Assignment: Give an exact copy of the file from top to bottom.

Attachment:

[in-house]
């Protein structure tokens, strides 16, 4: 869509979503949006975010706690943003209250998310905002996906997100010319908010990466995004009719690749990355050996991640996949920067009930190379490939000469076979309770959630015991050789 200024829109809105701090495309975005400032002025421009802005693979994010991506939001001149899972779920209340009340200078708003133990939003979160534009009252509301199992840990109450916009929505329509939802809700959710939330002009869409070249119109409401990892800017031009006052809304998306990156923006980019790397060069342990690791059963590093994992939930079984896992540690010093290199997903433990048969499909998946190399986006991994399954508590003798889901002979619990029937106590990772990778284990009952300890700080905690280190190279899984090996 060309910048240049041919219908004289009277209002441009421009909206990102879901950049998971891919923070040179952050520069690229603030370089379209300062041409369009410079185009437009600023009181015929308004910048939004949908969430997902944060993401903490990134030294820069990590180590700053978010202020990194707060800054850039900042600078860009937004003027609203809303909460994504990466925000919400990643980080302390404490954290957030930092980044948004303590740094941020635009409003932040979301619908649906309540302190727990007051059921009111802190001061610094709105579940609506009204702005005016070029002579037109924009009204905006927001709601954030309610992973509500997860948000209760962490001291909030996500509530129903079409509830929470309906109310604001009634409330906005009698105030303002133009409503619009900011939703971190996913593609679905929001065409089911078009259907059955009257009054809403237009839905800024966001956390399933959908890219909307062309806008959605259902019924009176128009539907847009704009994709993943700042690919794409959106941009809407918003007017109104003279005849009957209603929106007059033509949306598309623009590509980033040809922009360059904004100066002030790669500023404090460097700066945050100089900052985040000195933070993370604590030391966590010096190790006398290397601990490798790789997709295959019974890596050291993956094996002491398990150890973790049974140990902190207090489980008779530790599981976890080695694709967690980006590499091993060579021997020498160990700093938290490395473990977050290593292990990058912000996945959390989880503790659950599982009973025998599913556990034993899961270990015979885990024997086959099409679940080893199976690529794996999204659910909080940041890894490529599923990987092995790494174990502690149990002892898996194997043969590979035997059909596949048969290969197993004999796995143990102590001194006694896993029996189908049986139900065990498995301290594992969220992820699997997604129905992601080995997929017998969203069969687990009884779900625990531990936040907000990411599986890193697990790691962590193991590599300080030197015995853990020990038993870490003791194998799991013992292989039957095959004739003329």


[in-house]
């Protein structure tokens, strides 16, 4: 869509979503949006975010706690943003209250998310905002996906997100010319908010990466995004009719690749990355050996991640996949920067009930190379490939000469076979309770959630015991050789 200024829109809105701090495309975005400032002025421009802005693979994010991506939001001149899972779920209340009340200078708003133990939003979160534009009252509301199992840990109450916009929505329509939802809700959710939330002009869409070249119109409401990892800017031009006052809304998306990156923006980019790397060069342990690791059963590093994992939930079984896992540690010093290199997903433990048969499909998946190399986006991994399954508590003798889901002979619990029937106590990772990778284990009952300890700080905690280190190279899984090996 060309910048240049041919219908004289009277209002441009421009909206990102879901950049998971891919923070040179952050520069690229603030370089379209300062041409369009410079185009437009600023009181015929308004910048939004949908969430997902944060993401903490990134030294820069990590180590700053978010202020990194707060800054850039900042600078860009937004003027609203809303909460994504990466925000919400990643980080302390404490954290957030930092980044948004303590740094941020635009409003932040979301619908649906309540302190727990007051059921009111802190001061610094709105579940609506009204702005005016070029002579037109924009009204905006927001709601954030309610992973509500997860948000209760962490001291909030996500509530129903079409509830929470309906109310604001009634409330906005009698105030303002133009409503619009900011939703971190996913593609679905929001065409089911078009259907059955009257009054809403237009839905800024966001956390399933959908890219909307062309806008959605259902019924009176128009539907847009704009994709993943700042690919794409959106941009809407918003007017109104003279005849009957209603929106007059033509949306598309623009590509980033040809922009360059904004100066002030790669500023404090460097700066945050100089900052985040000195933070993370604590030391966590010096190790006398290397601990490798790789997709295959019974890596050291993956094996002491398990150890973790049974140990902190207090489980008779530790599981976890080695694709967690980006590499091993060579021997020498160990700093938290490395473990977050290593292990990058912000996945959390989880503790659950599982009973025998599913556990034993899961270990015979885990024997086959099409679940080893199976690529794996999204659910909080940041890894490529599923990987092995790494174990502690149990002892898996194997043969590979035997059909596949048969290969197993004999796995143990102590001194006694896993029996189908049986139900065990498995301290594992969220992820699997997604129905992601080995997929017998969203069969687990009884779900625990531990936040907000990411599986890193697990790691962590193991590599300080030197015995853990020990038993870490003791194998799991013992292989039957095959004739003329």